There is no right of nondisclosure for elders of the Jehovah’s Witnesses who are members of a judicial committee of that community. They are not spiritual counselors during those sessions. This is the opinion of the court in Overijssel, Netherlands, in their case ruling in which the Jehovah’s Witnesses and five elders objected to the seizure of documents during criminal investigations into sexual abuse.
Originally published in dutch at de Rechtspraak on 08 May 2020.
Research into child sexual abuse
In November 2018, the Public Prosecution Service conducted searches at the headquarters of the Christian Congregation of the Jehovah’s Witnesses in the Netherlands, in the homes of a number of complainants, and at the Kingdom Halls in Assen and Dordrecht. The prosecution sought documents from judicial committees that the Jehovah’s elders form if a member is accused of child sexual abuse.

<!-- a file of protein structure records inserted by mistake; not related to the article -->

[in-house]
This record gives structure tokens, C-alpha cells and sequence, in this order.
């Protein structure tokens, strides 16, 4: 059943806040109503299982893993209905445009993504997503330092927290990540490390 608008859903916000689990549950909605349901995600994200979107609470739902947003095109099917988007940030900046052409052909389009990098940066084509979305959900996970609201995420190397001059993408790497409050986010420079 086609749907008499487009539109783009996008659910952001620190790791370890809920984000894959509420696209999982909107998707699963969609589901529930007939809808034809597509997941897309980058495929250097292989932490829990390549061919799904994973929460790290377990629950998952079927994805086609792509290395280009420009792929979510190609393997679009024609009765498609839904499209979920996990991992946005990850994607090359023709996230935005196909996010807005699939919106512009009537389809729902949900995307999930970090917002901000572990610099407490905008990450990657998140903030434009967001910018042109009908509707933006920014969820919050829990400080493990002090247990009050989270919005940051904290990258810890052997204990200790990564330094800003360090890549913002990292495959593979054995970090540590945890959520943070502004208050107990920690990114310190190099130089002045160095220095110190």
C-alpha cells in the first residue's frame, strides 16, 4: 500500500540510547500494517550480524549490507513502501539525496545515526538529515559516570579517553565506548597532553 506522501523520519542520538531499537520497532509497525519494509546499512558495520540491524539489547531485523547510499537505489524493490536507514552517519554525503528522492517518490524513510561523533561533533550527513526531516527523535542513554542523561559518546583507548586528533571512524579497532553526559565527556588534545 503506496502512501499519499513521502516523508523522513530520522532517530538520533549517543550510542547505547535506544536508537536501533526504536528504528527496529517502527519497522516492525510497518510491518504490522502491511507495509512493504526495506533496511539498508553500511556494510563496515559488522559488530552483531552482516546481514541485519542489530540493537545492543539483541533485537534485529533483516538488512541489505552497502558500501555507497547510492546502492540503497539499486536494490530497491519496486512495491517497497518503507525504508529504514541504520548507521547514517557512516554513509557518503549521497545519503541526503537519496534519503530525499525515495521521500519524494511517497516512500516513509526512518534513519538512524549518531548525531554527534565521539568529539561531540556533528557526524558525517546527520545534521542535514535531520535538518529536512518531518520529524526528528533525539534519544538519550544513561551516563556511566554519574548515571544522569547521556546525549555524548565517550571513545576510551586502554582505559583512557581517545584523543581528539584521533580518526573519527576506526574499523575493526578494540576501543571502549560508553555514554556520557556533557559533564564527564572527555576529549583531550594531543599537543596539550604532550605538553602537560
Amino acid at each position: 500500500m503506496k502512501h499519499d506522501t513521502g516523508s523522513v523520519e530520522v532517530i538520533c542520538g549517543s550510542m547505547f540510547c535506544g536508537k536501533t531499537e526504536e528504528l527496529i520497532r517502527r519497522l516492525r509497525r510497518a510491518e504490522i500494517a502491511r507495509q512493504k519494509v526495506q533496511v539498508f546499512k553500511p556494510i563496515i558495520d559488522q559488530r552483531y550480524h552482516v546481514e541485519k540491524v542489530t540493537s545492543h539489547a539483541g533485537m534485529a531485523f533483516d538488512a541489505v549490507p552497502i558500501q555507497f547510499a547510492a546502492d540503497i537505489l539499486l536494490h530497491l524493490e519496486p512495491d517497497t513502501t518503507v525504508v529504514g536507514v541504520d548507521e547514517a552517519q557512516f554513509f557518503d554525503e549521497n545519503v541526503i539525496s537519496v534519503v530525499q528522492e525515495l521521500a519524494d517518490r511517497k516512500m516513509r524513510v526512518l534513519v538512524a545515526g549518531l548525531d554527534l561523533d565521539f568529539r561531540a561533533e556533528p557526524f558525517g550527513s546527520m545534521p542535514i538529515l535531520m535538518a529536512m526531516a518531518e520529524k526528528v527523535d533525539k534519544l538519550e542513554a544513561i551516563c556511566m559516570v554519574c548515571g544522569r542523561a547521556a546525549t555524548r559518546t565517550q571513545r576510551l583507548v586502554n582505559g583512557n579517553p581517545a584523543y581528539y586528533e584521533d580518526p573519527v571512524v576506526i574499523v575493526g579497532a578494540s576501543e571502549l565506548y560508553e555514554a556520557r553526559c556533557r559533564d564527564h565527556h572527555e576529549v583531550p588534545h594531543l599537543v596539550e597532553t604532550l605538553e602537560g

The elders in this complaint procedure are not suspects in those criminal investigations, but may have been part of the judicial committees or know where the committees’ summaries were stored.
No confidentiality obligation
The court ruled that the elders and the Jehovah’s Witnesses cannot invoke the right of non-disclosure. In this case, there is no confidentiality obligation that is part of the relationship of trust that mental health care providers and care providers have with the person asking for help.
The information shared within the judicial committee is not entrusted to the elders in their role as counselors, but in their role as members of the judicial committee. Thus, when reporting sexual abuse within the Jehovah’s Witnesses, elders, regardless of who makes the report, are not spiritual counselors who assist others.
Moreover, it cannot be said that the secrets that help seekers confide in the elders are not shared with others within the community. An elder’s duty of confidentiality is not absolute, as evidenced by the statutes of the denomination.